But there’s still one problem with the system, which F1 bosses are considering changing for next year.
Making drivers qualify with their race fuel loads makes no sense – and the ‘fuel burn’ laps we see because of that rule are embarrassing. Here’s ten reasons why it’s got to go.
‘Fuel burn’ is a joke
How on earth did this get in? Seriously, who sat down and thought that having ten cars driving around the track with the sole purpose of burning off fuel could ever be an acceptable way of running Grand Prix racing?
It gets slated for not being environmentally friendly, which I can agree with, but even ignoring that it still a complete waste of time.
Ruins the purity of qualifying
What is the point of qualifying? It used to be to set as quick a time as possible so you could start as high up the grid as possible. Now it’s a compromise between setting as quick a time as possible and having a good fuel strategy for the race.
Divides race into top ten (low fuel) and bottom 12 (high fuel)
Earlier in the season David Coulthard made the very astute point that it can be better to start 11th than tenth these days, as the person in 11th can start with a full tank of fuel and the driver in tenth can’t.
On Sundays we increasingly see two different races going on – one among the top ten using a lighter fuel load strategy, and the rest of the cars who started with as much fuel as possible.
Removes excitement from qualifying
Yes, there have been some sessions this year where the times between the top drivers have been very close. But when you don’t know whether that’s down to performance, or a stunning lap by a particular driver, it’s hard to get excited about it.
Has failed to achieve its stated purpose of improving the racing
The point of making drivers qualify with their race fuel loads was because people felt that traditional qualifying meant that cars were lining up in the order of who was quickest and spoiling the racing.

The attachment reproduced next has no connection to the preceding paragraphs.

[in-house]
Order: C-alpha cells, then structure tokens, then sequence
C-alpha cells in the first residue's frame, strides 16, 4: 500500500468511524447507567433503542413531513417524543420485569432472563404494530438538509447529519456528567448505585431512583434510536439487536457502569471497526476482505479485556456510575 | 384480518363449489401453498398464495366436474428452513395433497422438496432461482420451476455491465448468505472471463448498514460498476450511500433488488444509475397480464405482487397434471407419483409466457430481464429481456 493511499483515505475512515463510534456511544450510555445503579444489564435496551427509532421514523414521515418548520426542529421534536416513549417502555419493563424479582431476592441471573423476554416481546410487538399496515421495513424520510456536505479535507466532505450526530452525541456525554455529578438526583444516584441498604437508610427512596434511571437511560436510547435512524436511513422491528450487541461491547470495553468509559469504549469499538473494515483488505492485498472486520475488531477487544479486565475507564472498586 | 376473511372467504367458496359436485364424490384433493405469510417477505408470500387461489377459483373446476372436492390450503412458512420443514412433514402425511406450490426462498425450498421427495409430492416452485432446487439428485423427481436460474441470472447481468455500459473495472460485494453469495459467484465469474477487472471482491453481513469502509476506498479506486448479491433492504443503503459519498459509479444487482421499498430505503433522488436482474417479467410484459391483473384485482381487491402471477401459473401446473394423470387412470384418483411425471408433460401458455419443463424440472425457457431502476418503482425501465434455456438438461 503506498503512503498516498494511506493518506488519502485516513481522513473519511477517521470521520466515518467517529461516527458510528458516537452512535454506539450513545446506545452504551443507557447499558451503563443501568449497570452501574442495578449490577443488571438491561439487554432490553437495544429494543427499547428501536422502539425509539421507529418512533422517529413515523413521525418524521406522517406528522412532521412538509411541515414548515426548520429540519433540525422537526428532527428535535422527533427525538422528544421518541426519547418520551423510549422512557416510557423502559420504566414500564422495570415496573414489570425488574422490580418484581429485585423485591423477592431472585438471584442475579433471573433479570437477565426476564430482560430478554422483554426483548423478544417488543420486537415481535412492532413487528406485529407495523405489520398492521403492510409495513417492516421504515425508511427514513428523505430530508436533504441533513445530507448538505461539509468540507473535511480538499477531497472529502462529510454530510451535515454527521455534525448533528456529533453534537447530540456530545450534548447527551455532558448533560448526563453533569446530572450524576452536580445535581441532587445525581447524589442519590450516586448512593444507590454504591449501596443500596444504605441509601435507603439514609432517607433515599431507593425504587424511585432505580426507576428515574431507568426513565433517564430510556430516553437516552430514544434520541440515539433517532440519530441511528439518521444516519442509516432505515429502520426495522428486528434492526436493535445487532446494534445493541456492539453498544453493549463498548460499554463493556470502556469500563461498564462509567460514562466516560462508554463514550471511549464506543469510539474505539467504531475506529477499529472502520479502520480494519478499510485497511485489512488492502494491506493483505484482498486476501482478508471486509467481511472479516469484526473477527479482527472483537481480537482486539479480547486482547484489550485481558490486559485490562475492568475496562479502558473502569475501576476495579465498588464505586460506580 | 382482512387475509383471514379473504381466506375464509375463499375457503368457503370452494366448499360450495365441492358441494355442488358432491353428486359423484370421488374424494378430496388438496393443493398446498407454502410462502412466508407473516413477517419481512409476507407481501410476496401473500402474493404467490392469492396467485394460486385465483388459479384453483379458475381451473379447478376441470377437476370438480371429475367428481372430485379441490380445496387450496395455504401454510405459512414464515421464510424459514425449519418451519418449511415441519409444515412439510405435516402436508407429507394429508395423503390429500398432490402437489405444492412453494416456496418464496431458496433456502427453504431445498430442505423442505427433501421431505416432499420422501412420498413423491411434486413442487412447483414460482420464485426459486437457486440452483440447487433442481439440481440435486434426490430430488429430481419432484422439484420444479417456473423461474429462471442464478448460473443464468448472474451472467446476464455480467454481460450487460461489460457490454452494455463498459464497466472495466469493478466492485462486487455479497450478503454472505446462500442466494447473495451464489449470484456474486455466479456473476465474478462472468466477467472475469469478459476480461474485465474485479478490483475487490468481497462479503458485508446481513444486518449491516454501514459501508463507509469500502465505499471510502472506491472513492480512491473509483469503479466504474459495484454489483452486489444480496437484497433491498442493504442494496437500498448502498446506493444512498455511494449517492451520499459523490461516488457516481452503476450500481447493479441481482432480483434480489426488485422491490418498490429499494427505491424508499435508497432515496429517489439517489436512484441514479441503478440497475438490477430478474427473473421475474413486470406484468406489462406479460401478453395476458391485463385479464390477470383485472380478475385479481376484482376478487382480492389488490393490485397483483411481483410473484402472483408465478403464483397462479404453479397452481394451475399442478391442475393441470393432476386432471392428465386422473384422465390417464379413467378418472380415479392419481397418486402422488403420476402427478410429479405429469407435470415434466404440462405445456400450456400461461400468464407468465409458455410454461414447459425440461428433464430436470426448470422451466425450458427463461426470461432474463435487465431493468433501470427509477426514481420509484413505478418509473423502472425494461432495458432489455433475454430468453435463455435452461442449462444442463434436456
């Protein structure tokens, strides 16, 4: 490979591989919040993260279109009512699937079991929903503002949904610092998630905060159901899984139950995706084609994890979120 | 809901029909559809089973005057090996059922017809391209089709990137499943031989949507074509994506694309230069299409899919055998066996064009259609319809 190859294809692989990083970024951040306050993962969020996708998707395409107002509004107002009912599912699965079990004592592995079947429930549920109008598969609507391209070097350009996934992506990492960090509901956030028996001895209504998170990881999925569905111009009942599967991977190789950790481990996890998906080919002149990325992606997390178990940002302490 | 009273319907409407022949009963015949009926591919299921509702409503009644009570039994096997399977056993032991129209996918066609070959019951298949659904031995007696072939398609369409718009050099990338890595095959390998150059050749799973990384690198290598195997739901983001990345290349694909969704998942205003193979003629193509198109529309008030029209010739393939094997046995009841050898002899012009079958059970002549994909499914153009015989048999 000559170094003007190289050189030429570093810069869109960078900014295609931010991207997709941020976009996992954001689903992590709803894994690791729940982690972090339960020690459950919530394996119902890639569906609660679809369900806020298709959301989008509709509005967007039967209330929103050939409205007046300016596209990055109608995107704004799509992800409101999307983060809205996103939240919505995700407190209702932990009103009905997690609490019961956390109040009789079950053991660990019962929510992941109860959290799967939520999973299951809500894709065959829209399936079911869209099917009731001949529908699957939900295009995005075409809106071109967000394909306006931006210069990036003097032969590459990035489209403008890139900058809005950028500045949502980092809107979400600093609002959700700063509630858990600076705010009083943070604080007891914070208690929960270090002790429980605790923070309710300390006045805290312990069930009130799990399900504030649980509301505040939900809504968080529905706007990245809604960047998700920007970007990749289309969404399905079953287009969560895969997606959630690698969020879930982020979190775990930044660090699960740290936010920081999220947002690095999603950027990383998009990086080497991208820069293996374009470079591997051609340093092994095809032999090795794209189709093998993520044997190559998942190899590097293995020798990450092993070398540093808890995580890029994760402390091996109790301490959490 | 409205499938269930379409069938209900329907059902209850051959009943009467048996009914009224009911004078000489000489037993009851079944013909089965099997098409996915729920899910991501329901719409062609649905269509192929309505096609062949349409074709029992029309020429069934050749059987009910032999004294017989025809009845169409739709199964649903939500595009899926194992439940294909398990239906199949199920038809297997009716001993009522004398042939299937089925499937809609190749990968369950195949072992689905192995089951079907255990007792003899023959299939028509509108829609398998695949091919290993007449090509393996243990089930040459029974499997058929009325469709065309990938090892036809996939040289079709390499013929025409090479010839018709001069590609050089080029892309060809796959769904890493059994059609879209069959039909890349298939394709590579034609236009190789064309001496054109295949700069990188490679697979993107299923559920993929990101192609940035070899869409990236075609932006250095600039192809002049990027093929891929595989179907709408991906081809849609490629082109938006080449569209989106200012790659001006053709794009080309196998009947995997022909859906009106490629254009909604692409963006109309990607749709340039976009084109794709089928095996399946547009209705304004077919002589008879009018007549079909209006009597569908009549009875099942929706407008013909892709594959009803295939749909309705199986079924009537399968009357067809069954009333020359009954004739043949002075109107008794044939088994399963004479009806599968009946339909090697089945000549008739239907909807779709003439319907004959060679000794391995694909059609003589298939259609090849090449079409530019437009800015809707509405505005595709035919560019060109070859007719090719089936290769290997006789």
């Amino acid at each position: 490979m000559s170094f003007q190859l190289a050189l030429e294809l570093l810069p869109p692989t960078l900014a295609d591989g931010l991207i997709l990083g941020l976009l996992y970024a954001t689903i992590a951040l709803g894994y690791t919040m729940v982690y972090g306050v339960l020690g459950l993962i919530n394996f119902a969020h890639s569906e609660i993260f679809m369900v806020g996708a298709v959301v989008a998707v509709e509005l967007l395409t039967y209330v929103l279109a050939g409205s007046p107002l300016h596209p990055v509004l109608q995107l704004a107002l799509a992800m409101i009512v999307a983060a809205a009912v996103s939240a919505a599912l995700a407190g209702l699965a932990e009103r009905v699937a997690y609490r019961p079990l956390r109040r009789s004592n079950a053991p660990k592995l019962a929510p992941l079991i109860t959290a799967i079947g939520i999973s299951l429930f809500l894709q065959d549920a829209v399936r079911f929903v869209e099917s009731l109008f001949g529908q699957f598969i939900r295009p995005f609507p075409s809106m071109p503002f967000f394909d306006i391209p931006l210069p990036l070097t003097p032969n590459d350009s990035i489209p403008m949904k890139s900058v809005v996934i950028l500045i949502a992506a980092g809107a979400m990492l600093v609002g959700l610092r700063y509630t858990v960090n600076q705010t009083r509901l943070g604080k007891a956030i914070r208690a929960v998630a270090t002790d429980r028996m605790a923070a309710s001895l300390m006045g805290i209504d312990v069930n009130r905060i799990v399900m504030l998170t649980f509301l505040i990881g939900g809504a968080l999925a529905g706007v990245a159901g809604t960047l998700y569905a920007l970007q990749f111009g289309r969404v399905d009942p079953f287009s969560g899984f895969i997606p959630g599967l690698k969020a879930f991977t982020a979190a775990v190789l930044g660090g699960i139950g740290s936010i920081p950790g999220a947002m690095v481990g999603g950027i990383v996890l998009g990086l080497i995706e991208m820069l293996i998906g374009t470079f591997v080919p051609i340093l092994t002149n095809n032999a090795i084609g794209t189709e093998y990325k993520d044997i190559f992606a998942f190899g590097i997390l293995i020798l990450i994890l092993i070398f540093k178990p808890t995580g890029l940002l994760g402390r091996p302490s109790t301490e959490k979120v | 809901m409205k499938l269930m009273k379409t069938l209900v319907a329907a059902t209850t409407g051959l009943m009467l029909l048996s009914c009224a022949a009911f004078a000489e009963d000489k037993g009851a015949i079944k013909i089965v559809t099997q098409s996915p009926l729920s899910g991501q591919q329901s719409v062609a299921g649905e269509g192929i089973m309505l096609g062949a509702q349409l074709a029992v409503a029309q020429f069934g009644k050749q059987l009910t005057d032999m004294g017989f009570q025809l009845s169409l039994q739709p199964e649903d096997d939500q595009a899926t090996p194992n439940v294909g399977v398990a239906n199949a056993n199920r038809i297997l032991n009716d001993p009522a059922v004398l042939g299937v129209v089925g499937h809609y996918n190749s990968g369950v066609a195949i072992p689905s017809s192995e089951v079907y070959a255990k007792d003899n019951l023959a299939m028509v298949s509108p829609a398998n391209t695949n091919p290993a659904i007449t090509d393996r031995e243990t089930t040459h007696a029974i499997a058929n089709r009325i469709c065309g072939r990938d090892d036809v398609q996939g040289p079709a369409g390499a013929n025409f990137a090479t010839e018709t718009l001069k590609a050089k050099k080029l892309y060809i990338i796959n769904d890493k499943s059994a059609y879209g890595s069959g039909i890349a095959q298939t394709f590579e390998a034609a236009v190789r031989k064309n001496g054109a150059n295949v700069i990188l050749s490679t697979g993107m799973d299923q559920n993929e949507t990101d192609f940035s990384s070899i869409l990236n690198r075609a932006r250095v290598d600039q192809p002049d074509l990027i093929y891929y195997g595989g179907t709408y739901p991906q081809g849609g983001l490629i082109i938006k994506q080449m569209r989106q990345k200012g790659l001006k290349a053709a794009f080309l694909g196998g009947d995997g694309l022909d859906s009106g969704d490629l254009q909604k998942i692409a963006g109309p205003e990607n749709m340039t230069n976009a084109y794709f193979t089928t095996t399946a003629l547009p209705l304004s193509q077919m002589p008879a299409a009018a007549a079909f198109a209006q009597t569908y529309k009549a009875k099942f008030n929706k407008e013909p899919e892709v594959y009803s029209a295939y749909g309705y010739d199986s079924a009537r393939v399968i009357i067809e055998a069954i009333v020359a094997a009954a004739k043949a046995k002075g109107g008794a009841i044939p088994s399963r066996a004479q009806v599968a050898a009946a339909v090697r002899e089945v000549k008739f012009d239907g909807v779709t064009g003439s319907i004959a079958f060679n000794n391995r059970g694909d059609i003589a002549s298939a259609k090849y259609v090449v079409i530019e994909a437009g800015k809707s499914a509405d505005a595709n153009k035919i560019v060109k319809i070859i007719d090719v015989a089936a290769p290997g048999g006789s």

Whether that was true or not in the first place is debatable (I don’t agree it was). But because the drivers towards the front of the grid are now usually the lighter ones, we increasingly see races where the top drivers spread out and never see each other again. The Belgian Grand Prix was a perfect example.
Ayrton Senna’s record of 65 pole positions was surpassed by Michael Schumacher – but many of his came in the race fuel qualifying era, when he may have taken pole position on occasions simply because his rivals were fuelled more heavily.
It’s become harder to distinguish who are the really great one-lap drivers among those who are usually in the top ten.
No other racing series uses it
Reduces the technical challenge
Drivers and engineers once faced the twin challenge at a race weekend of extracting the best ultimate one-lap pace out of a car, and getting it in good shape for a long race distance.
Now the former challenge is greatly diminished. For the top ten their final lap of qualifying is the first lap of the race.
Makes the top ten of the grid more uniform
With each car locked into its fuel strategy its much harder for a driver in one of the lower teams to jump up the grid order by nailing a perfect lap.
We might occasionally see a low-fuel glory run for pole (Ralf Schumacher at Suzuka in 2005 springs to mind) but that’s hardly a substitute for the kind of inspired lap that put, say, Jenson Button third on the grid at Spa-Francorchamps in 2000, or Anthony Davidson 11th at Istanbul this year.
Makes it too difficult to explain qualifying
Have you ever tried explaining how the final part of qualifying works to someone who isn’t familiar with it? We used to be able to say that qualifying was ‘the bit where they go out to see who can do the fastest lap’.
Now it’s ‘the bit where they all try to set the fastest lap until there’s only ten left they then have to put their race fuel loads on board and set a lap but because they all want to set their qualifying laps with as little fuel as possible they all do a lot of extra laps first to burn off fuel then go into the pits and change tyres and do a fast lap then afterwards they get a lap’s worth of fuel back for every lap they did’.
Photo: Daimler Chrysler | Ferrari Media
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